This is What Life was Like for Soldiers of the Continental Army during the American Revolution
This is What Life was Like for Soldiers of the Continental Army during the American Revolution

This is What Life was Like for Soldiers of the Continental Army during the American Revolution

Larry Holzwarth - April 10, 2019

This is What Life was Like for Soldiers of the Continental Army during the American Revolution
The soldiers of the Continental Army faced pay stoppages to replace lost or damaged equipment, which varied depending on their unit. Wikimedia

19. The Continental soldier was subject to fines despite infrequently being paid

By 1780 von Steuben’s regulations were in effect in all of the encampments of the Continental Army, though their efficiency was reliant on the ability of the officers imposing them. French supplied equipment, especially in the areas of arms and clothing, were becoming more readily available, at least to the main army under Washington, which was in encampments and fortifications around New York. The French maintained their main base in the United States at Newport, Rhode Island, and supplies passed between the armies both across Connecticut and along the coast line, protected by the French Navy and coastal forts.

The supplies issued to the troops were expected to be maintained properly, and marked with the initials of the owner as a deterrent to theft. Items which were missing at morning inspections were to be replaced, but the soldier who had lost the item was fined. Since the soldiers had no money to pay the fine because pay was irregularly distributed at best, the fine was entered into the books as a stoppage of pay for the amount of the fine. Losing a musket flint cost the soldier one twentieth of a dollar, loss of the musket itself resulted in a stoppage of fifteen dollars, over two months of a private’s pay. Losses of equipment due to lack of proper care on the part of the soldier responsible could also make him liable to military discipline.

This is What Life was Like for Soldiers of the Continental Army during the American Revolution
The Continental Army was vindicated at Yorktown, presenting a formidable fighting force supported by its French allies. Wikimedia

20. The Continental Army also provided written instructions individually to men of all ranks

By the time of the Franco-American victory at Yorktown, which effectively ended the hostilities of the Revolutionary War, the soldiers known as Continentals were members of a professionally officered army, with written instructions (by von Steuben) as to how they should comport themselves at all times. Since a significant portion of the Continental Army was unable to read, the instructions were read to them by an officer or non-commissioned officer. A soldier was instructed to “dress himself with a soldier like air”, and to “wash his linen and cook his provisions”. They were instructed to “acquaint himself with the usual beats and signals of the drum, and instantly obey them”.

The Continental Army began disbanding before the British evacuated New York, but enough regiments remained in place along the Hudson River for the Army to be led by the only commander it had throughout its existence, George Washington, into New York on November 25, 1783. Efforts by the troops to obtain their back pay and other promised inducements met varying levels of success. In 1818 Joseph Plumb Martin applied for a war pension for his service during the Revolutionary War and succeeding in obtaining a pension of $96 per year (about $1,800 in 2018). His service with the Continental Army had included the Battles of Long Island, Harlem Heights, Germantown, Monmouth Court House, and Yorktown, as well as others during the war. Only at Yorktown had he seen the Continental Army clearly prevail.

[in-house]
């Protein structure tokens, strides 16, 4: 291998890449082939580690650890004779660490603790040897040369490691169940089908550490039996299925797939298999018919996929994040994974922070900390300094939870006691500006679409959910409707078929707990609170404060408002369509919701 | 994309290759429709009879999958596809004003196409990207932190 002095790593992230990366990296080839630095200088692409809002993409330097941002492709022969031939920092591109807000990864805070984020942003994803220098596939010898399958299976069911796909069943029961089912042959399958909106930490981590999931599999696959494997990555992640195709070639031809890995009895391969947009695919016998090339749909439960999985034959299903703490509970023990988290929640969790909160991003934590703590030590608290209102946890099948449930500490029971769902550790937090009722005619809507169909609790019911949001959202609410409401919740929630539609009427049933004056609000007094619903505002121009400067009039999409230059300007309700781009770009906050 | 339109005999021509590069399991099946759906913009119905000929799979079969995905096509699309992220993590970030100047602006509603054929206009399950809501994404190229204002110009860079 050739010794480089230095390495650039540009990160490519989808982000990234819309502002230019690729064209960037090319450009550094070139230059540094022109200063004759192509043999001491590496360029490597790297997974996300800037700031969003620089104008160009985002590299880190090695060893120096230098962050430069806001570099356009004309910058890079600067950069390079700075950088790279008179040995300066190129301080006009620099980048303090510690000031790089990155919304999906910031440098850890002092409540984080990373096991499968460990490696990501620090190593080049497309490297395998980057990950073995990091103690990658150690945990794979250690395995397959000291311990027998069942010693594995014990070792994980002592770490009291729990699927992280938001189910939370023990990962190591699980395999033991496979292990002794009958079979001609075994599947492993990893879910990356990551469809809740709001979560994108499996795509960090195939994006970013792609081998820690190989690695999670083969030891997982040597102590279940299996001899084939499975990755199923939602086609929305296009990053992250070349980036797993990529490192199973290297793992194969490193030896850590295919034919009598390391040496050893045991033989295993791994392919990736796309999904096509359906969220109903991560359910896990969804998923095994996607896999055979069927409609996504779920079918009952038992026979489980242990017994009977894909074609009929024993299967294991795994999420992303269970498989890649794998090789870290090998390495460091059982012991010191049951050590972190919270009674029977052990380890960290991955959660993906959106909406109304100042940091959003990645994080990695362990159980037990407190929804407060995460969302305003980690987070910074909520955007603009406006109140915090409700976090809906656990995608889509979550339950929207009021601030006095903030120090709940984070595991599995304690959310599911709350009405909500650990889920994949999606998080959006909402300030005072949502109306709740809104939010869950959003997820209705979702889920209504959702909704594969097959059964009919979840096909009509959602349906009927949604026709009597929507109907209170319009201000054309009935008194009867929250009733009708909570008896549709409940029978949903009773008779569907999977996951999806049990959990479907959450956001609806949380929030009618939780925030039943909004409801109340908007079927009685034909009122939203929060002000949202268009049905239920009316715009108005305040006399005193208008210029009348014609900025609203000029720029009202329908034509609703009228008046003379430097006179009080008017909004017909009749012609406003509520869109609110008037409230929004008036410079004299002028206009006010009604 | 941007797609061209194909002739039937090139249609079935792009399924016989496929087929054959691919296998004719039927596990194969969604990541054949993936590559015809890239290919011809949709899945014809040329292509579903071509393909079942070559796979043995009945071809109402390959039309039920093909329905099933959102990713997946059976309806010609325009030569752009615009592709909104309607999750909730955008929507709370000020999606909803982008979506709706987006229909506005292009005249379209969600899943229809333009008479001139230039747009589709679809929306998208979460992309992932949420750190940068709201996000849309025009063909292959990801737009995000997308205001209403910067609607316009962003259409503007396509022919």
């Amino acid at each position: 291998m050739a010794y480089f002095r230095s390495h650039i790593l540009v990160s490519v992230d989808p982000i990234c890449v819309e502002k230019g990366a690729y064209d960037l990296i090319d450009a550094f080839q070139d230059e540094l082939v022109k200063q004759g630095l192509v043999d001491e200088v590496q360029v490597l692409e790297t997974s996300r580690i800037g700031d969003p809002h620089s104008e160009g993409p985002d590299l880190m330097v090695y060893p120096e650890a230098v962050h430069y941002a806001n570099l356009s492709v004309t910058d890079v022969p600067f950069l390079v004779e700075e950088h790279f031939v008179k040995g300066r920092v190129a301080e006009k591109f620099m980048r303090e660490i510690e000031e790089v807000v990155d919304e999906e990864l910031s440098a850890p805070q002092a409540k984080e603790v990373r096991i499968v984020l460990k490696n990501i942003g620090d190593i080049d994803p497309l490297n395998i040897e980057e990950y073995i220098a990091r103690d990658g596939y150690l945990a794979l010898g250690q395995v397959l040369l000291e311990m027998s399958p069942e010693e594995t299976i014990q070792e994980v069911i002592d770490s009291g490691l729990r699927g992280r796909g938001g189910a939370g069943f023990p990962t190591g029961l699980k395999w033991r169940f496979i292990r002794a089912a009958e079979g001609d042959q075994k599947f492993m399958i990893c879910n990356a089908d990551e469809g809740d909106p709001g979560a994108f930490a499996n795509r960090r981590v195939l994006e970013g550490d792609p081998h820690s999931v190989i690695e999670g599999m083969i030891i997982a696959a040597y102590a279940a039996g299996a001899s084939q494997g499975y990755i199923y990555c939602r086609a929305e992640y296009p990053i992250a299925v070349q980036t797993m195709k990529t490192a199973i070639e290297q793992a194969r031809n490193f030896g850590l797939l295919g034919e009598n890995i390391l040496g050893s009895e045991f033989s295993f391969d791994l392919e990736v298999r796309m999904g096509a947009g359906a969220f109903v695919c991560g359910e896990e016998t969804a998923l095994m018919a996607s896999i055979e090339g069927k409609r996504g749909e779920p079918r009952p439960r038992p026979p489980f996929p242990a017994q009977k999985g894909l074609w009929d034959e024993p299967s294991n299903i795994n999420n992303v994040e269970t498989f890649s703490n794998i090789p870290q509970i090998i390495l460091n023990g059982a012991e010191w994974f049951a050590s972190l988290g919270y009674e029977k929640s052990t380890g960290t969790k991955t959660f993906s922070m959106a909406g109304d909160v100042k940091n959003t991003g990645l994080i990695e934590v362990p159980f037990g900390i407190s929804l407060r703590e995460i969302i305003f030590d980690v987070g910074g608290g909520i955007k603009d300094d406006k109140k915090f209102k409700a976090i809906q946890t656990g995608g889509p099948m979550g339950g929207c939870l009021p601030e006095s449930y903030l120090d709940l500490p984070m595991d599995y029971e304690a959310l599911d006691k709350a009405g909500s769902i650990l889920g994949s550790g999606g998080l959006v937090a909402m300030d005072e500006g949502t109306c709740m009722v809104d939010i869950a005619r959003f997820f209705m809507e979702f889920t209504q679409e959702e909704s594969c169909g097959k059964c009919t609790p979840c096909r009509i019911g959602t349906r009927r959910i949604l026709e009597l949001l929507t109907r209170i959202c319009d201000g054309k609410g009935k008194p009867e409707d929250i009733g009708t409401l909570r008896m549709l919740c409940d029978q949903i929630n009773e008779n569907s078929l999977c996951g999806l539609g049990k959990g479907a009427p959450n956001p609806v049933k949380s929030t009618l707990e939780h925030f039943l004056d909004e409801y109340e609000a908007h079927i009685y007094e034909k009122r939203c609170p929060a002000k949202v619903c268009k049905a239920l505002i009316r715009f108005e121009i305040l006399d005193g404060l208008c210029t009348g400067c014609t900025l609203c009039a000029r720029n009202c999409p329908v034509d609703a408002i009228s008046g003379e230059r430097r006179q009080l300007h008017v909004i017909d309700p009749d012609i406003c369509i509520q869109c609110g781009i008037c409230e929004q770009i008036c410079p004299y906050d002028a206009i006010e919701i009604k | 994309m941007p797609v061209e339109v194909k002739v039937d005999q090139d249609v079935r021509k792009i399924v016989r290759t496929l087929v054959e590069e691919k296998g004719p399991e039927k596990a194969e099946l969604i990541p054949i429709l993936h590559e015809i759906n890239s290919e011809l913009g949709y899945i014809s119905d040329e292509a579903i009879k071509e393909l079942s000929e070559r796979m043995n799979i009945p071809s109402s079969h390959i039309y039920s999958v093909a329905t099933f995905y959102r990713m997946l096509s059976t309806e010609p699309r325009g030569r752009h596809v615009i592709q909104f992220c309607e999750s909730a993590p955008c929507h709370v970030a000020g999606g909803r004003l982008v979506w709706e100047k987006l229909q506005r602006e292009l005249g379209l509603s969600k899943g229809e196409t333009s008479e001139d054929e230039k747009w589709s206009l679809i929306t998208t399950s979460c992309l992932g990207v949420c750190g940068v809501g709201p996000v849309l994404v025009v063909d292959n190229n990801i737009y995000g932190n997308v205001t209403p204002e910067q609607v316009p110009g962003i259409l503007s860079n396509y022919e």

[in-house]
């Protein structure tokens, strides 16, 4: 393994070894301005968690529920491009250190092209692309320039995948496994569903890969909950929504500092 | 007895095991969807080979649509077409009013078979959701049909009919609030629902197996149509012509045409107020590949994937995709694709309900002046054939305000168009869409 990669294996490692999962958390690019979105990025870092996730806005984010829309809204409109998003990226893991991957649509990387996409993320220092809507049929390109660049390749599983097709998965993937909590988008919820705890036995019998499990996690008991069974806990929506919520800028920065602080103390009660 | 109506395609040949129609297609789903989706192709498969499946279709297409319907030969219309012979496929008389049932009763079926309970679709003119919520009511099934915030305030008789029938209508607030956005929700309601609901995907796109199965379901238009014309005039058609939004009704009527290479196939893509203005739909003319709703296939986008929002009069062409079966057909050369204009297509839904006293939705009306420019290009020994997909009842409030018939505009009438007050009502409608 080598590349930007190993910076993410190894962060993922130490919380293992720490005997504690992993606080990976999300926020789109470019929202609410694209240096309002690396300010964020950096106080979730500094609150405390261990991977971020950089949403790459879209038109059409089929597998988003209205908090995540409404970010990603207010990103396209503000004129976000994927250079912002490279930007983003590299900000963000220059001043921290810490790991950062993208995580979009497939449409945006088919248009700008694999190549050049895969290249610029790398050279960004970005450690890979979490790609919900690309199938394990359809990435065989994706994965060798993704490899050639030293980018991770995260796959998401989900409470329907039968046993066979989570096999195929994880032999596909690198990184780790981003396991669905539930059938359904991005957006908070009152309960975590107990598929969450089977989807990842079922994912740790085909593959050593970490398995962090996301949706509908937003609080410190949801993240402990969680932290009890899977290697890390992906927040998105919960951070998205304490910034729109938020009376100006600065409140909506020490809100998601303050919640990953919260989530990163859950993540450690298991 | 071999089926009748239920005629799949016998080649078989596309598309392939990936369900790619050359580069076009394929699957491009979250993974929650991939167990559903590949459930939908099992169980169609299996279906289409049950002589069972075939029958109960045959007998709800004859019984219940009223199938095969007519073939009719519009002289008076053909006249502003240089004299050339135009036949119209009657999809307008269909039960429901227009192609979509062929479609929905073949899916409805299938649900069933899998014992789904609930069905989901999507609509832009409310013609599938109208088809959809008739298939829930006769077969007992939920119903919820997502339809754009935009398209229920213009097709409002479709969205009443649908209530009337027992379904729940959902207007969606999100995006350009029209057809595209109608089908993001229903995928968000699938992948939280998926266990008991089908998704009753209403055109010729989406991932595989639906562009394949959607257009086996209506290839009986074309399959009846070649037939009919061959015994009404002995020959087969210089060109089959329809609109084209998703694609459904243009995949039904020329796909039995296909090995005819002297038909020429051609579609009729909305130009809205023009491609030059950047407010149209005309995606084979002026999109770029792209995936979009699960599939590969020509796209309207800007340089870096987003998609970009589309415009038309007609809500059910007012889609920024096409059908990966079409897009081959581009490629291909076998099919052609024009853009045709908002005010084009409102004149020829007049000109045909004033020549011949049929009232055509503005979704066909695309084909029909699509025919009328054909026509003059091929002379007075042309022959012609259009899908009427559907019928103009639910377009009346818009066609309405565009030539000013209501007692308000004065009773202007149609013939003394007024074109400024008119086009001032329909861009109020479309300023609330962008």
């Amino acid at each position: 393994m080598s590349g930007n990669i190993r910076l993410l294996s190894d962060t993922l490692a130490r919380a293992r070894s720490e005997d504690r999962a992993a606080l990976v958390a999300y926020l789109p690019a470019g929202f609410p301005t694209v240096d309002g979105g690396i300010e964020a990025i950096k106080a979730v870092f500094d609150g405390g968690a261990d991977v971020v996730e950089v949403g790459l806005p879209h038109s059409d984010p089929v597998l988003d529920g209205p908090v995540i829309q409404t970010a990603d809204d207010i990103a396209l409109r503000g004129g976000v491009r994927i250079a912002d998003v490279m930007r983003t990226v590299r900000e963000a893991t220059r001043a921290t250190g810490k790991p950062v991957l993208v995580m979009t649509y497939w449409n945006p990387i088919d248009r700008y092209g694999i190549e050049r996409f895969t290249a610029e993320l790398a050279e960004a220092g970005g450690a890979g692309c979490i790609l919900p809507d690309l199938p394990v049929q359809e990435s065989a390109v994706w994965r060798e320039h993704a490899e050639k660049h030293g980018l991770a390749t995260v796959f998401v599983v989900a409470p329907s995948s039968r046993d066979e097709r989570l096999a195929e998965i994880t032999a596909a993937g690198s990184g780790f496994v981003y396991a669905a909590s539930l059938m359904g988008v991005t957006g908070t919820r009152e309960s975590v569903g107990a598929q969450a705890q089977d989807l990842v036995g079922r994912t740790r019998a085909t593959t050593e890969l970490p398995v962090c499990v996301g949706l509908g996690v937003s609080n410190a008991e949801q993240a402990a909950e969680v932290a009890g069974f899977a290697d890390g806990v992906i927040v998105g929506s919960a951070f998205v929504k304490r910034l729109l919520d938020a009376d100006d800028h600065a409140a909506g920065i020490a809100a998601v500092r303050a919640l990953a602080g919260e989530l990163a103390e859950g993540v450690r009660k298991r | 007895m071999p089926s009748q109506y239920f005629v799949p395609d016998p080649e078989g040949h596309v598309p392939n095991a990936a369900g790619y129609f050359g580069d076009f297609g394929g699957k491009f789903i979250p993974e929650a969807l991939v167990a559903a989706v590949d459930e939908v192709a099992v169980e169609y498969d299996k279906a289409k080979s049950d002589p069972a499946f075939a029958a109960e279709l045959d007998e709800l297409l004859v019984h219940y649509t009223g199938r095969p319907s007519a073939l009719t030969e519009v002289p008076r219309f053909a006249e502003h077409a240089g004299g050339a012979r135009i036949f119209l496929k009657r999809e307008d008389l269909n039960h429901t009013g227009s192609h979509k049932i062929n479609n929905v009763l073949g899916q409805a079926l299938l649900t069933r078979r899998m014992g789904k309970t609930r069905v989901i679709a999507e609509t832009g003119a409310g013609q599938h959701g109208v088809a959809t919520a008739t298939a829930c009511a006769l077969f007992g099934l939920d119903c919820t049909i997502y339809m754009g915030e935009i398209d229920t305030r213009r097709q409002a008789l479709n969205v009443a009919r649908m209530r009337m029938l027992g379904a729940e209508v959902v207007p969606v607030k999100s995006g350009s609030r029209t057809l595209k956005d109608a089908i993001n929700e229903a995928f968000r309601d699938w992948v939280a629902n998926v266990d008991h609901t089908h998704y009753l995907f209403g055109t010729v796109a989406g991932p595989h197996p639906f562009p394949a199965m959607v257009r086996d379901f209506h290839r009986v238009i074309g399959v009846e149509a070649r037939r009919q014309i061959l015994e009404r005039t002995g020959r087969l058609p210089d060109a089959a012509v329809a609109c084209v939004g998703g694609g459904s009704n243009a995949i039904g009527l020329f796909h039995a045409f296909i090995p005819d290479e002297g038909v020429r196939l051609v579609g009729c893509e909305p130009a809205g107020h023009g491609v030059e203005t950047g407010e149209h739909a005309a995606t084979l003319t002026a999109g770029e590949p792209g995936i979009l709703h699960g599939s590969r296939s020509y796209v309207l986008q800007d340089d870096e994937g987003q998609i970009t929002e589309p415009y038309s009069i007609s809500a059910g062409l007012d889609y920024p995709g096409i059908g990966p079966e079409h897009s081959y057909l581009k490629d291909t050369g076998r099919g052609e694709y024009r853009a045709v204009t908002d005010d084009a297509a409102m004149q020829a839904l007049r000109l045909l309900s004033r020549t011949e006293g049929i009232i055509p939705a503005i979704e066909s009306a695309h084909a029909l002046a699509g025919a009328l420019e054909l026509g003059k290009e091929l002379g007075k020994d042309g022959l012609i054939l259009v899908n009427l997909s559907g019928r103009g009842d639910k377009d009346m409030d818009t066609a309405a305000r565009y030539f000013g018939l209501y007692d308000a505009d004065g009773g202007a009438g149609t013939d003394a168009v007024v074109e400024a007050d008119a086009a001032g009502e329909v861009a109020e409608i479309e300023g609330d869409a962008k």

Where do we find this stuff? Here are our sources:

“The Gunpowder Shortage”. Jimmy Dick, Journal of the American Revolution. September 9, 2013″

“The Siege of Boston”. Donald Barr Chidsey. 1966

“The Continental Army”. Robert K. Wright, Center of Military History, U.S. Army. 1983. Online

“General George Washington: A Military Life”. Edward G. Lengel. 2005

“Supplying Washington’s Army”. Erna Risch, Center of Military History, U.S. Army. 1981. Online

“Rebels and Redcoats: The American Revolution Through the Eyes of Those who Fought and Lived it”. Edited by Hugh F. Rankin. 1987

“Washington takes command of Continental Army in 1775”. Article, Center of Military History, U.S. Army. June 5, 2014. Online

“Revolutionary Rangers: Daniel Morgan’s Riflemen and their Role on the Northern Frontier”. Richard B. LaCrosse Jr. 2002

“1776”. David McCullough. 2005

“A Narrative of a Revolutionary War Soldier: Some of the Adventures, Dangers, and Sufferings of Joseph Plumb Martin”. Joseph Plumb Martin.

“Washington Inoculates an Army: The Continental Army Battles an Invisible Foe”. Article, American Battlefield Trust. Online

“Frequently Asked Questions: Morristown National Historical Park”. National Park Service. Online

“The Magnificent Fraud”. Thomas Fleming, American Heritage Magazine. February/March 2006

“Battle of Stony Point”. Michael J. F. Sheehan, George Washington’s Mount Vernon. Online

“The Southern Campaign of the American Revolution”. Cowpens National Battlefield. National Park Service. Online

“The Southern Theater of the American Revolution 1775-1783”. Article, American Battlefield Trust. Online

“Regulations for the Order and Discipline of the Troops of the United States”. Baron Friedrich Wilhelm von Steuben. 1794 edition.

“Outfitting an American Revolutionary Soldier”. J. Lloyd Durham, Tar Heel Junior Historian. Fall 1992

“Voice of the Common American Soldier: Joseph Plumb Martin”. Article, American Battlefield Trust. Online

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